In Search of TV 2.0

One of the things they promised us in the hey­day of the 1990s Inter­net boom was the end of tele­vi­sion and a brave new world of high qual­i­ty video online, on demand. Well, we’re still wait­ing. Youtube is great for short clips, but not designed for the tech­ni­cal (or legal) chal­lenge of serv­ing up whole TV shows or movies.

How­ev­er, things are get­ting bet­ter. You can pay for rea­son­ably good enter­tain­ment, and you can even watch some things for free on net­work web­sites (not to men­tion the many uni­ver­si­ties and oth­er groups putting video online). But nobody has come quite as close to the orig­i­nal promise as This promis­ing new site seems to strike a decent bal­ance between com­mer­cials and con­tent. They have entire sea­sons of sev­er­al decent tele­vi­sion shows and a small library of movies–all avail­able for free. So is Hulu the future of Hol­ly­wood online? Check it out and let us know what you think.

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Comments (6)
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  • Sk says:


    Do you real­ly have the patience to see 1hr 40 minute movies on your com­put­er screen?

  • lister says:

    It’s so great, that the con­tent is only avail­able for US cit­i­zens.

    No, I was kid­ding. To hell with

  • ben j says:

    Joost had some promise, but a recent update they did broke it for me. I’m real­ly eager to get it work­ing again, but I just don’t get the feel­ing they’re moti­vat­ed any­more.

  • Ed says:

    Sk–I have to say, there are times when I’d like to have the chance to watch things on the go. Plus, I some­times con­nect my lap­top to my TV. But of course it’s no sub­sti­tute for the image qual­i­ty of reg­u­lar tele­vi­sion.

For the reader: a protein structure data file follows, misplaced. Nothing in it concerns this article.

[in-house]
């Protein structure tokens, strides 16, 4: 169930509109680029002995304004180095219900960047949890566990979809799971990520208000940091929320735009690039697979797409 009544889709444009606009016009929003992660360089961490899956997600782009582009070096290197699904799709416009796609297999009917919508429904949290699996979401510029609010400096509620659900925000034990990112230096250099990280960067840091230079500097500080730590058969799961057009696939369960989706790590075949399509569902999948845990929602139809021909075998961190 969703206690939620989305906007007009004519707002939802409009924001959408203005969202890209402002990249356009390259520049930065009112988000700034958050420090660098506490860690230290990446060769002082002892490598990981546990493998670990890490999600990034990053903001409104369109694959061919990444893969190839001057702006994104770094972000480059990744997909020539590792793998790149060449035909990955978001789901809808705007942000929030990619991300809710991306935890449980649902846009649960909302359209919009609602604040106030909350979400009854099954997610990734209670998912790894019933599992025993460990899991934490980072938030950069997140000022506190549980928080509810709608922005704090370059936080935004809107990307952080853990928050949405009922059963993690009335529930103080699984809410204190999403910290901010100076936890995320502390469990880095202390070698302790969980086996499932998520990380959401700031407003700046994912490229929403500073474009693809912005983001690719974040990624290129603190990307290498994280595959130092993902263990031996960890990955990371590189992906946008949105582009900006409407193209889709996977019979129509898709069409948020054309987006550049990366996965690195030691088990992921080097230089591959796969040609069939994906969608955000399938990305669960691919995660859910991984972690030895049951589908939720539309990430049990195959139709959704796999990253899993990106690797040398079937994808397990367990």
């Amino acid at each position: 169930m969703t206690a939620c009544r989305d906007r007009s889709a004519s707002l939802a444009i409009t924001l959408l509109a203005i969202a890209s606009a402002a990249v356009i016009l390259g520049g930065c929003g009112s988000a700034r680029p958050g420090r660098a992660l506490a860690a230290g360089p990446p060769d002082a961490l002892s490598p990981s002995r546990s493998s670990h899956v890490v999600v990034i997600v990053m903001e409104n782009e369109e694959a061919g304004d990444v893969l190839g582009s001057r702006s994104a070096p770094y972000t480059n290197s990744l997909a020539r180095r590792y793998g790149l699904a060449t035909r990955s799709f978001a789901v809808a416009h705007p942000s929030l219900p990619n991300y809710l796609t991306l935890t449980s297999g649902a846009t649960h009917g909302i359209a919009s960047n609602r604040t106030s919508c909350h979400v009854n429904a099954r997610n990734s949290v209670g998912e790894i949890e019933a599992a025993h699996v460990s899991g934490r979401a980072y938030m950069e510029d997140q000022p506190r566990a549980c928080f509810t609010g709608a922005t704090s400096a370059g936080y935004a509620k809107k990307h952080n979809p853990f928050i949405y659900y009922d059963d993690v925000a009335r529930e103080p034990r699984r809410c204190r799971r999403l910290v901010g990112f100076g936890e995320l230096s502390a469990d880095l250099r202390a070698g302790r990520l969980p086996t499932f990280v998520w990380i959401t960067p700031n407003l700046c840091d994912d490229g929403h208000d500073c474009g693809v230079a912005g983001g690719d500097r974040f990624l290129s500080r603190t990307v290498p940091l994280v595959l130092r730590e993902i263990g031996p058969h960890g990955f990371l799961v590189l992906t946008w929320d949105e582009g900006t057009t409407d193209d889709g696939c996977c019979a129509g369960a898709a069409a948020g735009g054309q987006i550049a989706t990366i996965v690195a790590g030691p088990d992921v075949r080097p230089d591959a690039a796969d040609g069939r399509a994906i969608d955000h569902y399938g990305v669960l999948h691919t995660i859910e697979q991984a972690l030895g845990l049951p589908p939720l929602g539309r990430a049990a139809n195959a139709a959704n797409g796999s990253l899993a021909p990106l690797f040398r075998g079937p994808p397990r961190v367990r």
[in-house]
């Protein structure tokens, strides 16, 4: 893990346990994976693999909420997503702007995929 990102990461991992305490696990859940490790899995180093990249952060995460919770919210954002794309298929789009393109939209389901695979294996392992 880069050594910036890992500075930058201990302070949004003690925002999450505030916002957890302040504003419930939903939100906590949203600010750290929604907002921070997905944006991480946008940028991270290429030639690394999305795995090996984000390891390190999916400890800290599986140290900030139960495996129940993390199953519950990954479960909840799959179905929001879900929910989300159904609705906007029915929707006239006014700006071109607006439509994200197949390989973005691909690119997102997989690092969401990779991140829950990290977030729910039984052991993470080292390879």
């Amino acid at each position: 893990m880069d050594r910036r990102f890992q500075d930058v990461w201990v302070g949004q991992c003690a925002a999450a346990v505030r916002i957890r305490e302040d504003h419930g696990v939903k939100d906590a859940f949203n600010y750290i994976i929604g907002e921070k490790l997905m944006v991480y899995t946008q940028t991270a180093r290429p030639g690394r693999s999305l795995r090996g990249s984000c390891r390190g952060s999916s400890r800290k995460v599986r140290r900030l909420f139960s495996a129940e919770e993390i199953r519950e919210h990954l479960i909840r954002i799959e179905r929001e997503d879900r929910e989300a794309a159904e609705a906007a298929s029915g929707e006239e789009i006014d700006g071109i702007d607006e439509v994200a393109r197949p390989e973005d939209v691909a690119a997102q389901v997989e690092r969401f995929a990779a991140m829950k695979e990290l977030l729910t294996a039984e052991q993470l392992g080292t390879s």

lis­ter, I did­n’t real­ize that the site is lim­it­ed to the U.S., but I am not sur­prised. Restric­tive as it is, this is leaps and bounds more lenient than most of the con­tent we’ve seen from Hol­ly­wood moguls so far.

    And as for Joost, I’ve heard a lot of hype but haven’t tried it for myself yet. The last time I looked, a few months ago, they did­n’t have any­thing I want­ed to watch.

  • Axel says:

    Most of the con­tent sites are restrict­ed to the US, both the pay ones and the adver­tis­ing sup­port. Same with any video on iTunes. It’s as sil­ly as the regions in DVDs, when will some­one start under­stand­ing that cul­ture is glob­al?

  • Evan Plaice says:

    Get box­ee with hulu. I’m part of the pri­vate test­ing group for the win­dows alpha ver­sion. It needs a lit­tle work to iron out the bugs, and I’m real­ly hop­ing some­one releas­es an Aca­d­e­micEarth plu­g­in soon but I have to say… Awe­some.

    If you want a cheap HTPC to hook up to that nice 42″ LCD tv there are guides how to put box­ee on an AppleTV box. Plus, MicroITX form fac­tor com­put­ers are becom­ing eas­i­er to find and pow­er­ful enough to han­dle these types of appli­ca­tions.

    Note: AFIAK, ful­ly func­tion­al ver­sions for Mac and Lin­ux have been out for many ver­sions now.

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Open Culture was founded by Dan Colman.